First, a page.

If you read Politico's Morning Score (and I do), you will have noticed this morning that there is * big news * in the RNC Chairman's race.
Saul Anuzis got the endorsement of the founder of the Tea Party Nation.
Ann Wagner has garnered the endorsement of Phyllis Schlafly.
Reince Priebus seems to be being talked up and defended big-time by Henry Barbour.
Let's be clear about this: While these are fun stories to write about, two of these bits of news will have little to no positive impact on the contender-in-question's chances of winning the job of RNC Chairman. One of them, and potentially two, could actually have a negative impact on the contender-in-question's chances of coming out on top.
Let's start with Anuzis' news. First off, it bears mentioning that Judson Phillips (the Tea Party Nation founder in question) is not a member of the RNC, so while his views will no doubt be of interest to people who like the Tea Party Nation and what they stand for, he doesn't actually get a vote. Moreover, I seriously doubt that any of the 168 people who do get a vote will say "ah, I'm going to vote for Saul because Judson Phillips said so." Those are primary reasons why I doubt this endorsement will do little to nothing for Anuzis, other than get the media to write about his campaign (an apparently successful gambit, since I'm writing about said endorsement right now).
But hypothetically, this endorsement could actually have a negative effect for Anuzis, and here's why. When he announced his bid for Chairman, Anuzis went out of his way-- in the course of a quasi-media blitz, no less-- to make the point that as Chairman, he would stay out of the spotlight unlike certain other Chairmen (ahem-- Michael Steele-- ahem). I just wonder... will any of the 168 doubt that claim, given that Judson Phillips is a guy who has attracted quite a lot of media attention recently for, say, his remarks indicating that only property owners should get a vote, and given that Anuzis is now quite happily publicly and explicitly tying himself to Phillips, i.e., the guy who is something of a story himself? Maybe. I tend to think that few among the 168 really care what Judson Phillips thinks, or who he has endorsed. But putting oneself in the media spotlight by actively linking oneself to a controversial figure strikes me as the kind of thing that could undermine the credibility of claims that one will stay out of the media spotlight as Chairman...promise!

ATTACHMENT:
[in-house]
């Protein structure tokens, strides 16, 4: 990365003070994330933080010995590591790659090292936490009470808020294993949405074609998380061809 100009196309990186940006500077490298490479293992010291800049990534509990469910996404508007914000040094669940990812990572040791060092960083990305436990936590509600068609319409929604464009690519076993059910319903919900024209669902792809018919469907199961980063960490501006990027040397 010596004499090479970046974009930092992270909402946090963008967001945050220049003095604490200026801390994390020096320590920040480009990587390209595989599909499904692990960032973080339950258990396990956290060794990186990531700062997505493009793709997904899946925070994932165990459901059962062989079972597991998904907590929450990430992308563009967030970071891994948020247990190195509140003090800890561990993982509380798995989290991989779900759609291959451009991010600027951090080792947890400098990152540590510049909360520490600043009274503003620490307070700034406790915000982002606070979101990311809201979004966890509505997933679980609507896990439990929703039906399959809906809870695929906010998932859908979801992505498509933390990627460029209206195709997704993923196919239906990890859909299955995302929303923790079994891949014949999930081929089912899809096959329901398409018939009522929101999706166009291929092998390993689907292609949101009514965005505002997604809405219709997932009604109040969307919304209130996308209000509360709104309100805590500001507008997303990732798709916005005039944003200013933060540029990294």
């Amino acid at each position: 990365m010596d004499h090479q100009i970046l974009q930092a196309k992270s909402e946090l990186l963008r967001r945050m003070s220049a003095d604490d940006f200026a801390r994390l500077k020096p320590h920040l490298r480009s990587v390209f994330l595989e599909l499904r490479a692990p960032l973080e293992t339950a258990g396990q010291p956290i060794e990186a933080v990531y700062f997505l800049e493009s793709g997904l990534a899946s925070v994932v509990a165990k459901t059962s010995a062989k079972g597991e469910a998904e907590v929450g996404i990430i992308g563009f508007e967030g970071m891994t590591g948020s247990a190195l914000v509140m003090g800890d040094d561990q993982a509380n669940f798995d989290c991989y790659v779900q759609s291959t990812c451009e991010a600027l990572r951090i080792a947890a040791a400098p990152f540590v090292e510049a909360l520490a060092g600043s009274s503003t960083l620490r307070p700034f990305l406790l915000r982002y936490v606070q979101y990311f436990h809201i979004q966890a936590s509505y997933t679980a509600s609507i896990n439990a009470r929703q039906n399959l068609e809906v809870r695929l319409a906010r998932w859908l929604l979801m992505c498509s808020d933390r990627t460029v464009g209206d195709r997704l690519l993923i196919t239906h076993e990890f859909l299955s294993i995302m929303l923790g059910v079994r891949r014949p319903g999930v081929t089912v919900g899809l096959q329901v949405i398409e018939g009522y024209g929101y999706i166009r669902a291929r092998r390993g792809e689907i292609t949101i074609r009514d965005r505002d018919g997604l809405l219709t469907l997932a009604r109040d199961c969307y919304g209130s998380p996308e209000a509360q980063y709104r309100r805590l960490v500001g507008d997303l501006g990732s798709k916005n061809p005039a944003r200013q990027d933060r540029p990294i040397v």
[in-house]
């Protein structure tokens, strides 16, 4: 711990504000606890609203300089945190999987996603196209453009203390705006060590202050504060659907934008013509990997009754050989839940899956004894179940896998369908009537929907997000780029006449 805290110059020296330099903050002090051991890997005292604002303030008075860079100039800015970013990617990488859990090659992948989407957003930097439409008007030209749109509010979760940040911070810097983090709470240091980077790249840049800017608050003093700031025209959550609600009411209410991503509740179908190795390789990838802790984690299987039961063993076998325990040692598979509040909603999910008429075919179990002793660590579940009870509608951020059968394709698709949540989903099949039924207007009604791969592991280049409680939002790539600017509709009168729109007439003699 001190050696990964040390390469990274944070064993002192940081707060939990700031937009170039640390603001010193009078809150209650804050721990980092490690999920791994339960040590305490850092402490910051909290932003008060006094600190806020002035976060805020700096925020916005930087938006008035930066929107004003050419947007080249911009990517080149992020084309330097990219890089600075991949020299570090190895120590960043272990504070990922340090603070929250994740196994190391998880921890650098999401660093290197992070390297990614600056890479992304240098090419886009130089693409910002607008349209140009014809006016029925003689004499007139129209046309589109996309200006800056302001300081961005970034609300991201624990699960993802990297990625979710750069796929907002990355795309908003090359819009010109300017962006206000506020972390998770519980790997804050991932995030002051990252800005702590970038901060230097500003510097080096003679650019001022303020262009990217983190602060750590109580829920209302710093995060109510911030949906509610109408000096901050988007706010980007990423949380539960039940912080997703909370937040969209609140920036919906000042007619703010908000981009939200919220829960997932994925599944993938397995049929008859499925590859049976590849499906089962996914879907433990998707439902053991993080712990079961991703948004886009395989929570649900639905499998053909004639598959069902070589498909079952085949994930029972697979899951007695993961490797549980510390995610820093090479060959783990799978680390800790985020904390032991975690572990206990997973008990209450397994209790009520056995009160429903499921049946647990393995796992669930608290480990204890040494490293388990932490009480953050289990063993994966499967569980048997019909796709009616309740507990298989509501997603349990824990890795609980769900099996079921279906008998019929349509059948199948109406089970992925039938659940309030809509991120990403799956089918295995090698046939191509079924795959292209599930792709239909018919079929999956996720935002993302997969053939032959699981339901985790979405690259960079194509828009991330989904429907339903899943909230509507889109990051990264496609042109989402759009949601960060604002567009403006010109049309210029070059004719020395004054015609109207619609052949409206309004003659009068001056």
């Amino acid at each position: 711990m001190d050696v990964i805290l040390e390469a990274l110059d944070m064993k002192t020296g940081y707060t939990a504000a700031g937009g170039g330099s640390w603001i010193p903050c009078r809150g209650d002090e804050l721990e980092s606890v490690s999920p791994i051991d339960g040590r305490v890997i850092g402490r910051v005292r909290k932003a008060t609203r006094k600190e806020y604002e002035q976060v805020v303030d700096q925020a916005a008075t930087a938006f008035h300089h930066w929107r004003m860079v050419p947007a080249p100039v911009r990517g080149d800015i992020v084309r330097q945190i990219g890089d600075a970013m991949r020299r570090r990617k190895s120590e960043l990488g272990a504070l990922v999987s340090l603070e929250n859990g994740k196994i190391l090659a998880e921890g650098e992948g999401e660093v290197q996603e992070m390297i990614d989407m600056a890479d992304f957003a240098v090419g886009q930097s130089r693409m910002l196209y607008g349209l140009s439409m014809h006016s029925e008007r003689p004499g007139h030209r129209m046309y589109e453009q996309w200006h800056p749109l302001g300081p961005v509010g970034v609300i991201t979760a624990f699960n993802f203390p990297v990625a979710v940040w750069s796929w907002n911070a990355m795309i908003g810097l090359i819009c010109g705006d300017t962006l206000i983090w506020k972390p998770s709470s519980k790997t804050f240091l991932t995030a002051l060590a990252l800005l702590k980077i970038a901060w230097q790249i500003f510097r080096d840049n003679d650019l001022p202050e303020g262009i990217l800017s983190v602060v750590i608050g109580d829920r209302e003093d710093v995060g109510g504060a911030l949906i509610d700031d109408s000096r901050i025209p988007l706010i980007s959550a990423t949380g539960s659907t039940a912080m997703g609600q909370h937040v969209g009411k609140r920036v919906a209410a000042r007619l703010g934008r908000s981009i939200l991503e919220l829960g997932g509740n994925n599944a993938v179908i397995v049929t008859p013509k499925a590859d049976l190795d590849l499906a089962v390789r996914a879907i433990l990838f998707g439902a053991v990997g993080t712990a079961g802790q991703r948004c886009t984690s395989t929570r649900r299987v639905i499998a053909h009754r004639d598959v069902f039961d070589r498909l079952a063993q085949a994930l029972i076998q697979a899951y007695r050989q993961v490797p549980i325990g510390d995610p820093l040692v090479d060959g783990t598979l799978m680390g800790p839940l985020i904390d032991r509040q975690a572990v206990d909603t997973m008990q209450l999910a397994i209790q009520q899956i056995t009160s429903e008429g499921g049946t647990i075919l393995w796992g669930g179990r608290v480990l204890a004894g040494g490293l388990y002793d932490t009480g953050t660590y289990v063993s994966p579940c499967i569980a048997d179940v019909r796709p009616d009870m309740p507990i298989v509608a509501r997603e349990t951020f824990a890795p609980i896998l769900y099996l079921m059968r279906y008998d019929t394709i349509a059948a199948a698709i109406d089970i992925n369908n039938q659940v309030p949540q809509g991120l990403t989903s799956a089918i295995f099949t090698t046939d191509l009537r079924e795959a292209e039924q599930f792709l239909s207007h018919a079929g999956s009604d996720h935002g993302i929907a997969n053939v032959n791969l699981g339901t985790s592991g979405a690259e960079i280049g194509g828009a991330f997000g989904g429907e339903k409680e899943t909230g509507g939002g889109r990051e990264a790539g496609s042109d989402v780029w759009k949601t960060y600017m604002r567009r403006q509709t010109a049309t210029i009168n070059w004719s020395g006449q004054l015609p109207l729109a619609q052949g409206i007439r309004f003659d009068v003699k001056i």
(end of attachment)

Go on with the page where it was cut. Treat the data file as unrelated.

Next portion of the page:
Now, on to Wagner. Having established that Judson Phillips doesn't get a vote when it comes to selecting an RNC Chairman for the next two years, we can safely also establish that Phyllis Schlafly doesn't get a vote, either-- though with a lot of RNC members being older, conservative establishment (or movement-- pick your terminology) types, it does bear mentioning that her endorsement could be of some more interest to them than Phillips'. RNC members actually care about Schlafly and conservative activists like her; I'm not sure a lot of them care to an equivalent degree about the Tea Party who many of them think a useful, but essentially rowdy anarchical group of loony hooligans-- though they know that giving credit to the Tea Party and engaging in Tea Party ego-stroking is of course helpful when it comes to making Tea Partiers feel loved, and is basically an integral part of all Republican talking points, which the media expect to hear rigorously adhered to, these days.